Genetic, epigenetic and neuro-hormonal differences between patients affect long term weight loss and weight control, according a recent study that combined perspectives from a series of experts. The report from a National Institutes of Health (NIH) Working Group, which was led by Paul MacLean, PhD, and Rena Wing, PhD, found that the challenges of long-term weight loss maintenance are due to many factors, and it suggests novel approaches able to improve obesity therapeutics, particularly emphasizing weight-loss individualized treatments and maintenance, as well as approaches such as physiology and behavioral psychology cooperation in order to determine more effective and sustainable actions.
The NIH Working Group report is the result of opinions expressed at a recent conference that gathered several experts and varied perspectives on integrative physiology, genetics, endocrinology, and behavioral and cognitive sciences as they pertain to health conditions such as obesity. “Despite advancements in our understanding of obesity, weight regain after weight loss remains the most substantial problem in obesity treatment – with both the body and the mind conspiring against individual efforts to maintain weight loss,” explained MacLean, who serves as the co-chair of the NIH working group.
“There are many differences in individuals ranging from genetic to behavioral that lead some to do well on one approach, whereas others do not. Therefore, what works for a friend or coworker may be very different from a weight-loss program that’s most effective and sustainable for you over the long term,” he added, summarizing the conclusions of the report entitled “Innovative Research to Improve Maintenance of Weight Loss,” which will be published this month in the Obesity journal.
The current treatment approaches being recommended to patients in order to improve maintenance weight loss are usually not effective and do not take into consideration patients’ physiological and behavioral changes that occur during the weight loss process, according to the group co-chair Dr. Rena Wing. “Development of more effective approaches to weight-loss maintenance requires the integration of physiological and behavioral perspectives and a more concerted collaboration between basic and clinical researchers,” she said.
The publishing of the report will also feature a commentary by research and treatment pioneers and TOS past presidents George Bray, MD, of Pennington Biomedical Research Center and Thomas Wadden, PhD, of the University of Pennsylvania, in which the two characterize individualized weight-loss strategies as “promising,” emphasizing their importance in connecting basic and clinical sciences and better targeting obesity therapies.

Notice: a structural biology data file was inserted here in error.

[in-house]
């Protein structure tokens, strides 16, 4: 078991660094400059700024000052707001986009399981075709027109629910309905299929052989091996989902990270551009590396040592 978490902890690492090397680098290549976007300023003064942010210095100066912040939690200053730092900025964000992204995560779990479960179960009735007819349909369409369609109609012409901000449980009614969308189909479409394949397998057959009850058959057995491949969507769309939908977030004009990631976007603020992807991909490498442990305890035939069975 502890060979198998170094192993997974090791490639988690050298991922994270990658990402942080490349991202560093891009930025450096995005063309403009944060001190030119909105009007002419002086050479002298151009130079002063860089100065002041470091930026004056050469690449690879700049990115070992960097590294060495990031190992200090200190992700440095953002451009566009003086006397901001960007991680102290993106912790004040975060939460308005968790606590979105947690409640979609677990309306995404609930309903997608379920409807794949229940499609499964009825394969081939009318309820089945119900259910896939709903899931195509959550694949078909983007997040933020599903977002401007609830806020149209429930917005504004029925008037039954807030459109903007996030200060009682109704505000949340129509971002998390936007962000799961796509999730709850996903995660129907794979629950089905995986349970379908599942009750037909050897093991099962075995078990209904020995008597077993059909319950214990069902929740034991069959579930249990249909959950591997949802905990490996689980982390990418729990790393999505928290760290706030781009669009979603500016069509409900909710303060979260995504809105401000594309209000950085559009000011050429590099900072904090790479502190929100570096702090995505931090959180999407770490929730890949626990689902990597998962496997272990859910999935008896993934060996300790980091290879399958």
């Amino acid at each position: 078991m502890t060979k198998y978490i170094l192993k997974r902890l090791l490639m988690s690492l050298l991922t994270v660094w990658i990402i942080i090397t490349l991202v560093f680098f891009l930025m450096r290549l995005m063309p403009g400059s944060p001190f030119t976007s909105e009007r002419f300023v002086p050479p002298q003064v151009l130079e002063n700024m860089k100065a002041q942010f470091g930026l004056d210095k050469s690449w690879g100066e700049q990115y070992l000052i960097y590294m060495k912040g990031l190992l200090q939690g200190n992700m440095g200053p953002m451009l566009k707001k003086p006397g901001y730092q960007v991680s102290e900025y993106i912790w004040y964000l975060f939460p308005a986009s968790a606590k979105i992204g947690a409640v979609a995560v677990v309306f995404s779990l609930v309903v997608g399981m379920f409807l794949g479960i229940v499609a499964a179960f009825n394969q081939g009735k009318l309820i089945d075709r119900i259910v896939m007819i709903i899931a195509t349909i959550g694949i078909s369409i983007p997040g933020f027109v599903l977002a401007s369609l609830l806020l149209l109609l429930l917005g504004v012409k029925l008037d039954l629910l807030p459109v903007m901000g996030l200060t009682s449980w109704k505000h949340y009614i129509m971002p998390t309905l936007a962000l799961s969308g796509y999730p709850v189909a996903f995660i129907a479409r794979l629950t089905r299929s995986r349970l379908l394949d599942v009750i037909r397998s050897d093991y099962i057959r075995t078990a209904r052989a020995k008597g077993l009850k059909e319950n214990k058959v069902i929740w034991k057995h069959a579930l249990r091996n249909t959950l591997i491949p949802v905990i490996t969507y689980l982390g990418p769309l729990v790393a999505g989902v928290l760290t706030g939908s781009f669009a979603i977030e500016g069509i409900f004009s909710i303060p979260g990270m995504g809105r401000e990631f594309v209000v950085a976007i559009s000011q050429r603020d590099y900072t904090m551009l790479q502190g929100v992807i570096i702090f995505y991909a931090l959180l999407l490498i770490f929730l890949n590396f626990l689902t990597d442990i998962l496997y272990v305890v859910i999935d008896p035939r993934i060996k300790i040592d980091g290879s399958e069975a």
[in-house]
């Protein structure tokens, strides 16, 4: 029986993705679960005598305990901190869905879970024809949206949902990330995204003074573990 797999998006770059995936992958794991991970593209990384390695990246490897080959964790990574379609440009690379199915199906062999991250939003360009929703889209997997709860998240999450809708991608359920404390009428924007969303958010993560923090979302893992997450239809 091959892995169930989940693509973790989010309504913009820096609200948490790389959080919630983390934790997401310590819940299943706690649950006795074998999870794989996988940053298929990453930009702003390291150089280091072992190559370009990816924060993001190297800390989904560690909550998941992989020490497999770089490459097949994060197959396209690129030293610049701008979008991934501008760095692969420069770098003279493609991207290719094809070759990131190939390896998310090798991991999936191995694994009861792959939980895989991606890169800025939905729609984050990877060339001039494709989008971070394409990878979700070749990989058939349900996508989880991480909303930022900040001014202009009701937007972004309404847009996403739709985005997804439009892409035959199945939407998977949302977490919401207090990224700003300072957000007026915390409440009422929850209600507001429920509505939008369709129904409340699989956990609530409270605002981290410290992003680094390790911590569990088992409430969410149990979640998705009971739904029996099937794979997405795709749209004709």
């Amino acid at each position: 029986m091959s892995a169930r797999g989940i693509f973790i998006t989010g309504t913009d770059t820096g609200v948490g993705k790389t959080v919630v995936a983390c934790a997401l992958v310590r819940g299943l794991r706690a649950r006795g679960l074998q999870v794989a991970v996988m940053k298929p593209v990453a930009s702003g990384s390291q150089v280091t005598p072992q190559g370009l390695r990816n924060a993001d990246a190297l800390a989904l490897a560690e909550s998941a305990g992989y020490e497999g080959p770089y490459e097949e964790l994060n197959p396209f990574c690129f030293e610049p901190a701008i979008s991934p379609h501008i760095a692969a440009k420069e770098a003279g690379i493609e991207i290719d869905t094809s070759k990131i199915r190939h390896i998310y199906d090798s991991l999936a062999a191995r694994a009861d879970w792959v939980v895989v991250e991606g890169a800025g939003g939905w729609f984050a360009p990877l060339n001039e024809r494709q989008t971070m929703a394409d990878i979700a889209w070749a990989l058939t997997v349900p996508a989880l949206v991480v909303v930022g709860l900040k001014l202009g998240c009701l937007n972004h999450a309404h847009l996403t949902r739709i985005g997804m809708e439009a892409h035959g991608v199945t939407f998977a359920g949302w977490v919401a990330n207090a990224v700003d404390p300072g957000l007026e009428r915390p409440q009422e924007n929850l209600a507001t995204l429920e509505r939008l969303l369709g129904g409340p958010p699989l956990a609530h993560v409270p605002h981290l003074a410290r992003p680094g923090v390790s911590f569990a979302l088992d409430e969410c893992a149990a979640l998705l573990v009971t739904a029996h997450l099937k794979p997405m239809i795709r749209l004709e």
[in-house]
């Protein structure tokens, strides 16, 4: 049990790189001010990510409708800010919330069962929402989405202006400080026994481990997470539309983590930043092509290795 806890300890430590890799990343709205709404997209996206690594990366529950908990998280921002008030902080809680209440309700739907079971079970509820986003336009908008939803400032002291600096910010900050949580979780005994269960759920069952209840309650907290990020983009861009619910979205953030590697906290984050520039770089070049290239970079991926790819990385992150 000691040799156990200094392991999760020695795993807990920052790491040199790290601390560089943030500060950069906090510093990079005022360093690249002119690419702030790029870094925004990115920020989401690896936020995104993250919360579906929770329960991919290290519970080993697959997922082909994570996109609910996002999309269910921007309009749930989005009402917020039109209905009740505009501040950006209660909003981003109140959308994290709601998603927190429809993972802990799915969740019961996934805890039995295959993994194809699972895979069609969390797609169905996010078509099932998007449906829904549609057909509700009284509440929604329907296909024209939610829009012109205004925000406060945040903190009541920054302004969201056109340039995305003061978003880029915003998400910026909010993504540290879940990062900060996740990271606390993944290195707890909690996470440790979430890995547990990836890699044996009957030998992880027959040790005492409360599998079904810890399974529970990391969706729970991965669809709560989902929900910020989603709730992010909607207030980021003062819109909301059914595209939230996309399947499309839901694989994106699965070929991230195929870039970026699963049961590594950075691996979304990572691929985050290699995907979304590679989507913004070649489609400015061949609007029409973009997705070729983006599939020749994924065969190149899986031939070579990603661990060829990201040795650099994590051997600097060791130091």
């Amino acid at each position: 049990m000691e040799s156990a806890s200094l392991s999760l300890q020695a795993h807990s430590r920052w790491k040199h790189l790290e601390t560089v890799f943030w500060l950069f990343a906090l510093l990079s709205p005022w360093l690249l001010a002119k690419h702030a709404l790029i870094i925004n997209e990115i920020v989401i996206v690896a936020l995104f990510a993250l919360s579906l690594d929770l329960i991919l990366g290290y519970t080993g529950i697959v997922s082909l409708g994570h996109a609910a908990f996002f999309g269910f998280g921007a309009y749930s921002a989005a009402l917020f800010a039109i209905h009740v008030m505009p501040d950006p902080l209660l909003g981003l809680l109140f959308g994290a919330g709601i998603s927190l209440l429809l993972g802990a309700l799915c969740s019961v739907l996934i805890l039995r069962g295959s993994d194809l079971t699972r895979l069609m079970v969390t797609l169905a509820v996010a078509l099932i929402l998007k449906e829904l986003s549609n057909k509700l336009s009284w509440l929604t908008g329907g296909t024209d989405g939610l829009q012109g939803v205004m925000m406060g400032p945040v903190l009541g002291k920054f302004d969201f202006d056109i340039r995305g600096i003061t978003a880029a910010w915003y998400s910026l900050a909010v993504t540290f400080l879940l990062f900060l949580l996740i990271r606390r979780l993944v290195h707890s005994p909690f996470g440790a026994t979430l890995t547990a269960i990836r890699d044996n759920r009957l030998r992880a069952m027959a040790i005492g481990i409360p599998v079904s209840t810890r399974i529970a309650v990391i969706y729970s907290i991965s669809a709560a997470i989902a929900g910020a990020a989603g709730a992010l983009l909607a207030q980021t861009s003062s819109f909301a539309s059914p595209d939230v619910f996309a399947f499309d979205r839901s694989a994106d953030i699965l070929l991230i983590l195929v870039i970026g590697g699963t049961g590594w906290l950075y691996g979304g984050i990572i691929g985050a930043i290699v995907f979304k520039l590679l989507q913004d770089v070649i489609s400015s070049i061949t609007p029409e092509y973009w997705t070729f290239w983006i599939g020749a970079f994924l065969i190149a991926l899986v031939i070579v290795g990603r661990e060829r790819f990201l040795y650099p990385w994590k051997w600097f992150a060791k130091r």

“In all weight loss trials, whether behavioral, dietary, exercise or pharmacological, some individuals lose a great deal of weight, others an average amount, and some even gain weight,” the commenters state. Bray and Wadden add that personalized treatment should be an “essential focus,” aiming to combine political and societal interventions in order to alter food and activity environments, which they believe currently worsen patients’ struggle to lose and maintain weight.
“Personalized medicine is not a new idea, it is one that is applied and encouraged across many areas of medicine. Why not apply it to obesity treatment?” questioned Chris Ochner, PhD, TOS Public Affairs co-chair and Assistant Professor of Pediatrics and Psychiatry at the Icahn School of Medicine at Mount Sinai. “Weight loss is not a sprint; it’s a marathon.”
In addition, the TOS applauded the initiative of encouraging partnerships between physiological and behavioral investigators in an effort to accelerate research on individualized treatments and develop better weight-maintenance strategies. “Understanding individual differences in treatment response requires expertise in biology and behavior,” said Myles Faith, PhD, of the University of North Carolina at Chapel Hill, who led a TODS Bio-Behavioral Research Section in 2013, which was dedicated to the struggle of bridging patients, ideas and methodologies from different scientific fields.
“Seasoned clinicians, who are keenly observing and working to harness the strengths of individual patients every day, are an integral piece of the puzzle. Individual responses to treatment are at the scientific ‘heart’ of the matter for understanding weight-loss maintenance,” Faith added, as she has worked on encouraging collaborative investigations dedicated to increasing knowledge on the interactions of biological, behavioral and environmental factors that affect obesity.
Finally, the authors of the NIH working group report recommended, in addition to personalized weight-loss strategies, the continued study of pharmacological therapies to combat physiological alterations due to weight loss, new methods of increasing physical activity programs adherence, the engineering of food as a way of increasing palatability and satiation, and ultimately improving long-term adherence to a lower-calorie diet.